Easiest Way to Prepare Perfect All Natural San Francisco Sourdough Bread

All Natural San Francisco Sourdough Bread. A Closer Look at San Francisco Sourdough. While sourdough starters and bread made from starters have been around for thousands of years, the Many gold miners obtained provisions in the booming coastal town of San Francisco before heading up into the mountains, and a good bread starter would. My only trouble was that I ended up with much too much starter, but that's a problem I know how to deal with.

All Natural San Francisco Sourdough Bread Sourdough is the quintessential San Francisco comfort food, with yeasty and earthy aromas wafting out of the city's bakeries, hinting at warm loaves fresh out of hearth ovens. Thick and hollow, sourdough is crusty on the outside and soft and chewy on the inside. And thus San Francisco sourdough was created. You can have All Natural San Francisco Sourdough Bread using 10 ingredients and 10 steps. Here is how you cook it.

Ingredients of All Natural San Francisco Sourdough Bread

  1. You need of Phase One.
  2. You need 1/2 cup of whole wheat flour.
  3. It's 1/2 cup of water.
  4. Prepare of Phase two.
  5. It's 200 g of water.
  6. You need 120 g of sourdough starter.
  7. Prepare 236 g of whole wheat flour.
  8. It's of Phase Three.
  9. You need 400 g of Whole Wheat flour.
  10. Prepare 100 g of Buckwheat Flour.

Something about our salty, foggy air (thanks Karl!) adds a little something extra that makes tasting Chad Robertson is regarded as a bread master not just here in San Francisco, but throughout the country. The sourdough he makes is simply the best. San Francisco celebrates the sour, but there are exceptions. Yes, lots, there is always something to learn, especially about the future of sourdough and the direction of artisan bread.

All Natural San Francisco Sourdough Bread instructions

  1. Combine Phase One ingredients in a mason jar or a small dish. You need to leave a little room at the top for it to expand. Stir up this flour goo and set it aside in a warm place..
  2. Over the next few days, this goo should start to bubble a little. Just check in every so often and see what it looks like. If it starts to bubble, or if it separates, with a layer of kinda gross looking water at the top, add a little more flour and water and stir it up again. Some sources recommend feeding every 12 hours, and I guess this is ideal. But that type of setup stresses me out, so I just feed it when it looks hungry..
  3. Depending on where you live, within a week or so (in San Francisco it can happen in a few days, but we're obviously known for our sourdough) you should find that, when you add flour and water to the mix, it can almost double in volume within a couple of hours. This means your starter is ready to go!.
  4. Now, to make a loaf of bread, you combine Phase Two ingredients in a large bowl. Mix well. Cover with a kitchen towel and wait for about 12 hours. I like to do this in the evening so I can do the next step when I wake up in the morning. Once you have your dough fermented, continue with step 7. The next 2 steps are just some pointers on maintaining a natural starter..
  5. Any remaining starter from mixing your dough can be kept alive with a fresh helping of flour and water mix. Also, at any point in this process before you bake your bread, the dough should contain some of the yeast you've captured in your starter. That means you can always save some portion of this dough as a future starter. Give it away to friends or use it to replenish your own stash. Just feed it regularly, every couple of days or so..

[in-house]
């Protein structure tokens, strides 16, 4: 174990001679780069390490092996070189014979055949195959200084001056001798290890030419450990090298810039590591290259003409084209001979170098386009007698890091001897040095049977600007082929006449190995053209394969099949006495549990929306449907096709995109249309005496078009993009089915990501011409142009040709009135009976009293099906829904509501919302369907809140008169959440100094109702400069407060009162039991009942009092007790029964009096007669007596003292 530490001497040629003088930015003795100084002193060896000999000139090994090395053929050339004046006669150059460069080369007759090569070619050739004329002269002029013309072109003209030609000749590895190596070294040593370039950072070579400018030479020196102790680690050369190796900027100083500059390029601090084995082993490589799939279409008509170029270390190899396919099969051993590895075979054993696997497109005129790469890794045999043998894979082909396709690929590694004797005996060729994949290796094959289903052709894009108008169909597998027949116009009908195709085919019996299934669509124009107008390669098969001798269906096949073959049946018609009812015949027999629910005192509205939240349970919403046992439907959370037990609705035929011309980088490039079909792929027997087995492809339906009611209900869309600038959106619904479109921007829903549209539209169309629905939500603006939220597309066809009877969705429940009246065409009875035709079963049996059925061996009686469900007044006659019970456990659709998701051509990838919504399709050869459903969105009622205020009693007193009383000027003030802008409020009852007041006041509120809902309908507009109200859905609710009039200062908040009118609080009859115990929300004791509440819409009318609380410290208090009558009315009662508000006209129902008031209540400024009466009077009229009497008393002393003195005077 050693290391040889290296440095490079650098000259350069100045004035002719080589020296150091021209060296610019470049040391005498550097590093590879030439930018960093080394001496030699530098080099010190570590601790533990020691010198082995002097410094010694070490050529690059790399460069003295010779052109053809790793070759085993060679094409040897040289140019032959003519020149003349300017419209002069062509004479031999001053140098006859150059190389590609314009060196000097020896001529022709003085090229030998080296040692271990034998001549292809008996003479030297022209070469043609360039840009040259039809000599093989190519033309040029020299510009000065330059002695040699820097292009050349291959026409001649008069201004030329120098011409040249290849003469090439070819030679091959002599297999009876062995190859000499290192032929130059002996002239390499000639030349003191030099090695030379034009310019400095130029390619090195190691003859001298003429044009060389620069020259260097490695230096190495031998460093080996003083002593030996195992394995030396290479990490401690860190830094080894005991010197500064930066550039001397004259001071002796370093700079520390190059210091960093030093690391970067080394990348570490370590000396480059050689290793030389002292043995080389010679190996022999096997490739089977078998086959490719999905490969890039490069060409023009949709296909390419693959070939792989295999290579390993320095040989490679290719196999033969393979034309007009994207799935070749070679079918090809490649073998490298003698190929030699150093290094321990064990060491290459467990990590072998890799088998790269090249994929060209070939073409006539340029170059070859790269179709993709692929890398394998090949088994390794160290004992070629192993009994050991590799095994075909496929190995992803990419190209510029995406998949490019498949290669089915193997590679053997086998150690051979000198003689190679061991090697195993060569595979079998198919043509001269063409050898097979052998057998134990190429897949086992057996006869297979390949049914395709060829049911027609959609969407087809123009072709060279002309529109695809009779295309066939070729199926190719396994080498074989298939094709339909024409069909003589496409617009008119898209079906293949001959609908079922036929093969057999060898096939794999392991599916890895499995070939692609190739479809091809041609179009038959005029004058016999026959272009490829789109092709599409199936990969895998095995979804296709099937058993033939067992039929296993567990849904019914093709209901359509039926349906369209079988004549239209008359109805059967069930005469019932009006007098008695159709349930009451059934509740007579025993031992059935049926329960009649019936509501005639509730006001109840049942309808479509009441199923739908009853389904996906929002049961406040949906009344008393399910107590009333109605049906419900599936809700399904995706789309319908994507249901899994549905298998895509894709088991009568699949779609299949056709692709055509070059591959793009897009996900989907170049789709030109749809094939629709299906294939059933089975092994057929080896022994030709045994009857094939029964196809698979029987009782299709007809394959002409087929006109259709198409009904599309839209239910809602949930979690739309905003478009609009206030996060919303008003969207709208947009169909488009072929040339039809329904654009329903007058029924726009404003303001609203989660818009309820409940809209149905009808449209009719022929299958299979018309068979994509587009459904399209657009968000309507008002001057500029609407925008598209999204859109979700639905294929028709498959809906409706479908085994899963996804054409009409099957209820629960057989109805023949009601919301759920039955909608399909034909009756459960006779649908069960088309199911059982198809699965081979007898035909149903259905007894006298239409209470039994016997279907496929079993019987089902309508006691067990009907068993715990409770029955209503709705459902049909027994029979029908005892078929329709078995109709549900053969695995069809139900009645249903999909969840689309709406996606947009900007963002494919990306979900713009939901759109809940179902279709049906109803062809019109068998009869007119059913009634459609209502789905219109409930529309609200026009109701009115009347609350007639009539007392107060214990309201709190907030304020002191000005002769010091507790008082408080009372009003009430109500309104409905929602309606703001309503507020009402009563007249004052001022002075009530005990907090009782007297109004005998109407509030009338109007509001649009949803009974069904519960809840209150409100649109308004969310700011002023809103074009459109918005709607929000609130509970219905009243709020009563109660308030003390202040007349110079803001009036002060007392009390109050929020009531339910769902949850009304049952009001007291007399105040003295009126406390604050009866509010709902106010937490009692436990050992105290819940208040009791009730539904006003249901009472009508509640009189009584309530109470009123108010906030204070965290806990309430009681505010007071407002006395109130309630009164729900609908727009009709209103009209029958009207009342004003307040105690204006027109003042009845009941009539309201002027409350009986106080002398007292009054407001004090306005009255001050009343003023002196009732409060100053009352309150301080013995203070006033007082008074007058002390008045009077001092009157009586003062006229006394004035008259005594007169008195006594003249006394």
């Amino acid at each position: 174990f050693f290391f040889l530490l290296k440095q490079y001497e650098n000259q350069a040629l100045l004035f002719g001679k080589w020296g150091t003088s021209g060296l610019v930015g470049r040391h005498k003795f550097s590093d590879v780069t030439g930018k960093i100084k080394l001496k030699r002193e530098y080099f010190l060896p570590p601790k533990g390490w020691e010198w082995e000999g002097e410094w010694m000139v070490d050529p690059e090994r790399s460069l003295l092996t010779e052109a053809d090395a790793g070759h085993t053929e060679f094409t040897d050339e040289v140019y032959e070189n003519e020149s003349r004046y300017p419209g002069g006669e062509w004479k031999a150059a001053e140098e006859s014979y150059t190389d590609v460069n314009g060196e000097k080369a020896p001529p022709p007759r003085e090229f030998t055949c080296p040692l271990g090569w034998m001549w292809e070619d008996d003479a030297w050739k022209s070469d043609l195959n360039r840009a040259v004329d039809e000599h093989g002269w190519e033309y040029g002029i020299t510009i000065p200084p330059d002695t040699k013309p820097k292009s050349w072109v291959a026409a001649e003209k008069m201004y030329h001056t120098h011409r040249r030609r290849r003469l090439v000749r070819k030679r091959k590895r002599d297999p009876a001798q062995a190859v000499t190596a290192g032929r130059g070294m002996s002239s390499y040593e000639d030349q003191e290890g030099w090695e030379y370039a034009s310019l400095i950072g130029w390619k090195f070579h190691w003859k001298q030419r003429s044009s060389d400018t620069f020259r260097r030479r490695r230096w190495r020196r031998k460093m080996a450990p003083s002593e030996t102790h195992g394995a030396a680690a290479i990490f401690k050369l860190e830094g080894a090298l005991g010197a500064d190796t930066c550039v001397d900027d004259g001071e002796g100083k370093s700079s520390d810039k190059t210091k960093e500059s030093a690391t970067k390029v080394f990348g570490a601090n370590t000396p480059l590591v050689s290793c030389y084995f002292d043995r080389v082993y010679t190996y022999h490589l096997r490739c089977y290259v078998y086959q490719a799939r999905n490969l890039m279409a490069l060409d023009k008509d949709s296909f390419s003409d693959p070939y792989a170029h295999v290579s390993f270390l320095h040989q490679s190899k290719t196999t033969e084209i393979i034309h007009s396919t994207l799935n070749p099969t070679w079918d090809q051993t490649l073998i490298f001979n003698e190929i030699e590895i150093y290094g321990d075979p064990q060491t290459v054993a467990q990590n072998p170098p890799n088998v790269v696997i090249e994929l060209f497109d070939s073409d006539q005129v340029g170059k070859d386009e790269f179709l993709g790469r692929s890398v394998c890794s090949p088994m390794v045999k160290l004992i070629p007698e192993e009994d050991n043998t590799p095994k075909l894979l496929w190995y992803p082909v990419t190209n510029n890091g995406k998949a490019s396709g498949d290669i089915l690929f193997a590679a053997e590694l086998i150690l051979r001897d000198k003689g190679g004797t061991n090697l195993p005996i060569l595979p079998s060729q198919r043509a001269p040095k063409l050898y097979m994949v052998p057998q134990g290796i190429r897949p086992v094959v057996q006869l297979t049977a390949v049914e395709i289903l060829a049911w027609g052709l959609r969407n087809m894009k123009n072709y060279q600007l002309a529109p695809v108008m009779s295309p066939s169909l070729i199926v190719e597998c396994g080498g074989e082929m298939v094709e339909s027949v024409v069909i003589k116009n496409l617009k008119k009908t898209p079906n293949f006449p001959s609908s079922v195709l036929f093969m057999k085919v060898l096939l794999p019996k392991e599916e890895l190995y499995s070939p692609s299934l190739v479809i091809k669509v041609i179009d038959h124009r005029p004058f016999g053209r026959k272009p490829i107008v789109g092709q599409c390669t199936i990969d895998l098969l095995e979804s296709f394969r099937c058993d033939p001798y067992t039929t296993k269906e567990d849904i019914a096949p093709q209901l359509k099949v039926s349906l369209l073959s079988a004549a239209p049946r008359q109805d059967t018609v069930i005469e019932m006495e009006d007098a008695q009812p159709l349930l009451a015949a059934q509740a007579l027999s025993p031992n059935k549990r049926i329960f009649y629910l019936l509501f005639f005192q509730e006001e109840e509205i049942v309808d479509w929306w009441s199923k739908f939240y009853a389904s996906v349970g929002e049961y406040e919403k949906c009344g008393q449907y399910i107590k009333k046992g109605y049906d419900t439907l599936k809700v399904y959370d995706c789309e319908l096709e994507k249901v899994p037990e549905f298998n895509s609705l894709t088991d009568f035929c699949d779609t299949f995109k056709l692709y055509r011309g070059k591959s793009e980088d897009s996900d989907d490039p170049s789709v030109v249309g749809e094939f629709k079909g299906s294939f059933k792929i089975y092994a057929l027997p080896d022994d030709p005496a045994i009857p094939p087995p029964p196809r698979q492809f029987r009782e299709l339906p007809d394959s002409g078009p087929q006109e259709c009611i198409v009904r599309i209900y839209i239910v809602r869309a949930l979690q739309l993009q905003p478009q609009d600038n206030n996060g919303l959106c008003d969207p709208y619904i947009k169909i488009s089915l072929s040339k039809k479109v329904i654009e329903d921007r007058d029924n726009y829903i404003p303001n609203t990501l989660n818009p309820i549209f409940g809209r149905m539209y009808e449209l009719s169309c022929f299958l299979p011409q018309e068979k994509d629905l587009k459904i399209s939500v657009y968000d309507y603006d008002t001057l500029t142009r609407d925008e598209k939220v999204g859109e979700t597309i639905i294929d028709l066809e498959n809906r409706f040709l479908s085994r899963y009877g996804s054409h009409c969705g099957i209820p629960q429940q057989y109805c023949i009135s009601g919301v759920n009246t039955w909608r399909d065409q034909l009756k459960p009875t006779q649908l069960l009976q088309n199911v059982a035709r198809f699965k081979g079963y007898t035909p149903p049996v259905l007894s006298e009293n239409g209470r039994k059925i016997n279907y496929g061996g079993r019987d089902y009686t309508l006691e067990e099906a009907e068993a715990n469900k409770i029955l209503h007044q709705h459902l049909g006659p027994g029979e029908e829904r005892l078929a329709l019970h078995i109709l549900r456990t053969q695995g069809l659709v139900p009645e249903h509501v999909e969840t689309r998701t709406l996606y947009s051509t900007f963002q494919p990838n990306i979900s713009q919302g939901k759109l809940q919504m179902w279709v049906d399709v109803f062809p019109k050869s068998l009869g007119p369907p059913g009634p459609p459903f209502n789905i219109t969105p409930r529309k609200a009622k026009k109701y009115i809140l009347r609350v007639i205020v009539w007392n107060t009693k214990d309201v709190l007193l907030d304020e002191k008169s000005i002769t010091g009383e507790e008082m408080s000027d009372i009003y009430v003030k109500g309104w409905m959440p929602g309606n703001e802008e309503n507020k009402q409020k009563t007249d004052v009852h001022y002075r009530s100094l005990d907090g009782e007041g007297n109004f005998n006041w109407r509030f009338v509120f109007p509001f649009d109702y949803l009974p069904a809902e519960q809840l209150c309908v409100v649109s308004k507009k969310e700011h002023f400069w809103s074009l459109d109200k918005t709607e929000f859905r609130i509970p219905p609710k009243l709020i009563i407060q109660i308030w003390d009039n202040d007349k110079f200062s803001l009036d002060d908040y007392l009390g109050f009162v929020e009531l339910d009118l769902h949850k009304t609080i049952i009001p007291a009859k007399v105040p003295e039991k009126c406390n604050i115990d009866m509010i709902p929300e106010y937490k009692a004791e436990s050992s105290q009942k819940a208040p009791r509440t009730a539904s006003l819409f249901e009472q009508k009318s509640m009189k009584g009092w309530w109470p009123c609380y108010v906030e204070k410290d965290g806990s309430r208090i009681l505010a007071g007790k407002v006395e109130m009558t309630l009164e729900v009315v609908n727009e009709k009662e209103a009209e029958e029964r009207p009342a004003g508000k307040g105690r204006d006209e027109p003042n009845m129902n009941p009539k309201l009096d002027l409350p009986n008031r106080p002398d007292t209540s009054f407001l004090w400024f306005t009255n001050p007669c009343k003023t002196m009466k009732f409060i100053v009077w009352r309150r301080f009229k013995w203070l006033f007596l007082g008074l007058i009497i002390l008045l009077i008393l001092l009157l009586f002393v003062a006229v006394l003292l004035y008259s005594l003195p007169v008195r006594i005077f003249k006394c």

6. If you won't be using your starter for awhile, you can put it in the fridge. In this case, you only need to feed it maybe once a week. For more long term storage, wait until it's particularly bubbly and active, then spread it out on a sheet of parchment and let it dry to a crisp. Then, break up the chunks and store in a dark, airtight location. When you want to use it, just mix some of these flakes with some flour and water paste again and wait until it wakes up..
  7. So, continuing with step 4 above, just combine the ingredients listed in Phase Three with your fermented dough. Knead them together until you have a nice ball of dough. Put this in a bowl, cover it with plastic, and let it sit in the refrigerator for 24 hours. Note: Feel free to experiment with different flours. I used a combo of these two because I had them in my kitchen..
  8. When the 24 hours is up, take your fermented dough out of the fridge. Knead it just a bit to form it into a smooth ball. Pinch the seams together gently to seal them up. Set your dough ball in a warm spot with a towel over it and just let it be for about 5 hours or so. Feel free to use any other kinds of fancy bread-shaping techniques here if you know them..
  9. Time to bake. Heat your oven to about 450f. On the top rack, a pizza stone is ideal. On the bottom rack, a cast iron pan or an oven-proof pan you don't really care about..
  10. Give your loaf a light dusting of flour, slice into the top about 1/4" in a few spots so that steam will escape as it bakes, and slide it onto the hot stone. Carefully pour a cup or so of water into the pan on the bottom rack and shut the oven door. Bake for about 45 minutes. When done, your bread should give a hollow knock when thumped..

I think one of the key things was learning about the flour, and observing the production methods first hand. San Francisco-Style Sourdough Bread Instructions: Add all the ingredients except cornmeal in the bread pan of bread machine. Process according to manufacturer's instructions for a dough setting. Do not be afraid to open the lid and check the dough. If bagels are a New York thing, San Francisco definitely has sourdough.